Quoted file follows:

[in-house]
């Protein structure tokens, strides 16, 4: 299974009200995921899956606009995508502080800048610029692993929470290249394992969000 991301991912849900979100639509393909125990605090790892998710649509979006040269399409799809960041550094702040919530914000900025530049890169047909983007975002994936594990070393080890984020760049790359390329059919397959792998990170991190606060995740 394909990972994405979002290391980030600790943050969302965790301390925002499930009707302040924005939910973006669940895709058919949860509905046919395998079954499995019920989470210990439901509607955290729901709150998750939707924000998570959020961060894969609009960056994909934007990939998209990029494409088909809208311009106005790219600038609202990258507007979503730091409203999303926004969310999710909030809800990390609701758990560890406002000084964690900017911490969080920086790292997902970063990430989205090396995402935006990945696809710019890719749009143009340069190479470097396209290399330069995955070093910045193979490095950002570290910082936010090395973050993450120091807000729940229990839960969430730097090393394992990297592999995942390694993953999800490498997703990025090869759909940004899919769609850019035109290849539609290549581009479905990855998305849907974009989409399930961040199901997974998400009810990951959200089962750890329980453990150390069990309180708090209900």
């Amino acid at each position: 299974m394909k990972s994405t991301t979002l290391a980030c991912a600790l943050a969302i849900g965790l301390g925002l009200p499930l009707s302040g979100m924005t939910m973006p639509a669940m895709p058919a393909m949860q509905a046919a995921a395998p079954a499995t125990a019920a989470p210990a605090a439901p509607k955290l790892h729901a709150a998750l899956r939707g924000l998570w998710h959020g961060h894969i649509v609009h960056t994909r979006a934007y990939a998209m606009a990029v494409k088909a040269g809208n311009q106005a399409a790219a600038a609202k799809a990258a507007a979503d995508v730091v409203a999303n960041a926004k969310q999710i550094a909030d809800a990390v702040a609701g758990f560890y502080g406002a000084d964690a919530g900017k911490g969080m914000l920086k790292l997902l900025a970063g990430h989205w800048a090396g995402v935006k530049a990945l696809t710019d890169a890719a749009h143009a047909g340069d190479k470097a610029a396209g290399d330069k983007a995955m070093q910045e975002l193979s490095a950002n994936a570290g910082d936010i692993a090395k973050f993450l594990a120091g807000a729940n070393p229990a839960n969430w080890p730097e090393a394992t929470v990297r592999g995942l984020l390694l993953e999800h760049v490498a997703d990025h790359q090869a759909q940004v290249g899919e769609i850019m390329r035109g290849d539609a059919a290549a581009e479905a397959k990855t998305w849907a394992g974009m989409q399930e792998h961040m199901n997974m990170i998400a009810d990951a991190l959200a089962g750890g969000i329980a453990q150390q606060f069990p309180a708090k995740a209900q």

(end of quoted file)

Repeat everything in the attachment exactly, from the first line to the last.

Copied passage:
[in-house]
């Protein structure tokens, strides 16, 4: 299974009200995921899956606009995508502080800048610029692993929470290249394992969000 991301991912849900979100639509393909125990605090790892998710649509979006040269399409799809960041550094702040919530914000900025530049890169047909983007975002994936594990070393080890984020760049790359390329059919397959792998990170991190606060995740 394909990972994405979002290391980030600790943050969302965790301390925002499930009707302040924005939910973006669940895709058919949860509905046919395998079954499995019920989470210990439901509607955290729901709150998750939707924000998570959020961060894969609009960056994909934007990939998209990029494409088909809208311009106005790219600038609202990258507007979503730091409203999303926004969310999710909030809800990390609701758990560890406002000084964690900017911490969080920086790292997902970063990430989205090396995402935006990945696809710019890719749009143009340069190479470097396209290399330069995955070093910045193979490095950002570290910082936010090395973050993450120091807000729940229990839960969430730097090393394992990297592999995942390694993953999800490498997703990025090869759909940004899919769609850019035109290849539609290549581009479905990855998305849907974009989409399930961040199901997974998400009810990951959200089962750890329980453990150390069990309180708090209900």
């Amino acid at each position: 299974m394909k990972s994405t991301t979002l290391a980030c991912a600790l943050a969302i849900g965790l301390g925002l009200p499930l009707s302040g979100m924005t939910m973006p639509a669940m895709p058919a393909m949860q509905a046919a995921a395998p079954a499995t125990a019920a989470p210990a605090a439901p509607k955290l790892h729901a709150a998750l899956r939707g924000l998570w998710h959020g961060h894969i649509v609009h960056t994909r979006a934007y990939a998209m606009a990029v494409k088909a040269g809208n311009q106005a399409a790219a600038a609202k799809a990258a507007a979503d995508v730091v409203a999303n960041a926004k969310q999710i550094a909030d809800a990390v702040a609701g758990f560890y502080g406002a000084d964690a919530g900017k911490g969080m914000l920086k790292l997902l900025a970063g990430h989205w800048a090396g995402v935006k530049a990945l696809t710019d890169a890719a749009h143009a047909g340069d190479k470097a610029a396209g290399d330069k983007a995955m070093q910045e975002l193979s490095a950002n994936a570290g910082d936010i692993a090395k973050f993450l594990a120091g807000a729940n070393p229990a839960n969430w080890p730097e090393a394992t929470v990297r592999g995942l984020l390694l993953e999800h760049v490498a997703d990025h790359q090869a759909q940004v290249g899919e769609i850019m390329r035109g290849d539609a059919a290549a581009e479905a397959k990855t998305w849907a394992g974009m989409q399930e792998h961040m199901n997974m990170i998400a009810d990951a991190l959200a089962g750890g969000i329980a453990q150390q606060f069990p309180a708090k995740a209900q």